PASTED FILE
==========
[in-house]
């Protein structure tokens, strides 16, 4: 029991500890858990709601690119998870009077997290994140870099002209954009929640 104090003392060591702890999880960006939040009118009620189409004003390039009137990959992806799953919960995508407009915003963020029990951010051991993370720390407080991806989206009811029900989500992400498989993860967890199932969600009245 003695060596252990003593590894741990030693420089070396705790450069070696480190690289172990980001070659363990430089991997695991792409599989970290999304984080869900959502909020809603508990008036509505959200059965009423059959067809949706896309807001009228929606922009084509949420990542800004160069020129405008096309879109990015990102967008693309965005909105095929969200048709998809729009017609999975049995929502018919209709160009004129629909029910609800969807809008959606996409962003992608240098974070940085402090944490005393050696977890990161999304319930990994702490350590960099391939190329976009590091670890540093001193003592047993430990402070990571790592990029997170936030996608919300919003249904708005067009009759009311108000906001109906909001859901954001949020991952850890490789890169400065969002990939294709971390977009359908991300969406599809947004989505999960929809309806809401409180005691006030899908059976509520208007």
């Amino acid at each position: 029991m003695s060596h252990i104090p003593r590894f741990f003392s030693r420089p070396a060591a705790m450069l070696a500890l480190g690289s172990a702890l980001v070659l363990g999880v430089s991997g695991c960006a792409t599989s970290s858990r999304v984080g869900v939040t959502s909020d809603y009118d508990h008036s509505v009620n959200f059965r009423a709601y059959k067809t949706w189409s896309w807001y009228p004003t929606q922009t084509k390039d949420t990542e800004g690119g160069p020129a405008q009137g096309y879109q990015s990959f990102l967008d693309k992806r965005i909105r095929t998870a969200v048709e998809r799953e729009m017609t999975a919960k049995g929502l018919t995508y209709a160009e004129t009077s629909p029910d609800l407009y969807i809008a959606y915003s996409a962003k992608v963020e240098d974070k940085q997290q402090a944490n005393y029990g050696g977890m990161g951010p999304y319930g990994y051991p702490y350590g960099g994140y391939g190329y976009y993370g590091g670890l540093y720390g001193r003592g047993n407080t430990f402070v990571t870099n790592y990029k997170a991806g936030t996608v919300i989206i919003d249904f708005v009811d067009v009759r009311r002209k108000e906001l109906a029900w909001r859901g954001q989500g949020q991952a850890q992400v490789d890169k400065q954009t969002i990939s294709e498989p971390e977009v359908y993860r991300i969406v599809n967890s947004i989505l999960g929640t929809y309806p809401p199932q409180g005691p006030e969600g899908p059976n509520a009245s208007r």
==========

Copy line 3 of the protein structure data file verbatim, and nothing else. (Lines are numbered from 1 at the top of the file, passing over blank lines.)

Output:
């Amino acid at each position: 029991m003695s060596h252990i104090p003593r590894f741990f003392s030693r420089p070396a060591a705790m450069l070696a500890l480190g690289s172990a702890l980001v070659l363990g999880v430089s991997g695991c960006a792409t599989s970290s858990r999304v984080g869900v939040t959502s909020d809603y009118d508990h008036s509505v009620n959200f059965r009423a709601y059959k067809t949706w189409s896309w807001y009228p004003t929606q922009t084509k390039d949420t990542e800004g690119g160069p020129a405008q009137g096309y879109q990015s990959f990102l967008d693309k992806r965005i909105r095929t998870a969200v048709e998809r799953e729009m017609t999975a919960k049995g929502l018919t995508y209709a160009e004129t009077s629909p029910d609800l407009y969807i809008a959606y915003s996409a962003k992608v963020e240098d974070k940085q997290q402090a944490n005393y029990g050696g977890m990161g951010p999304y319930g990994y051991p702490y350590g960099g994140y391939g190329y976009y993370g590091g670890l540093y720390g001193r003592g047993n407080t430990f402070v990571t870099n790592y990029k997170a991806g936030t996608v919300i989206i919003d249904f708005v009811d067009v009759r009311r002209k108000e906001l109906a029900w909001r859901g954001q989500g949020q991952a850890q992400v490789d890169k400065q954009t969002i990939s294709e498989p971390e977009v359908y993860r991300i969406v599809n967890s947004i989505l999960g929640t929809y309806p809401p199932q409180g005691p006030e969600g899908p059976n509520a009245s208007r």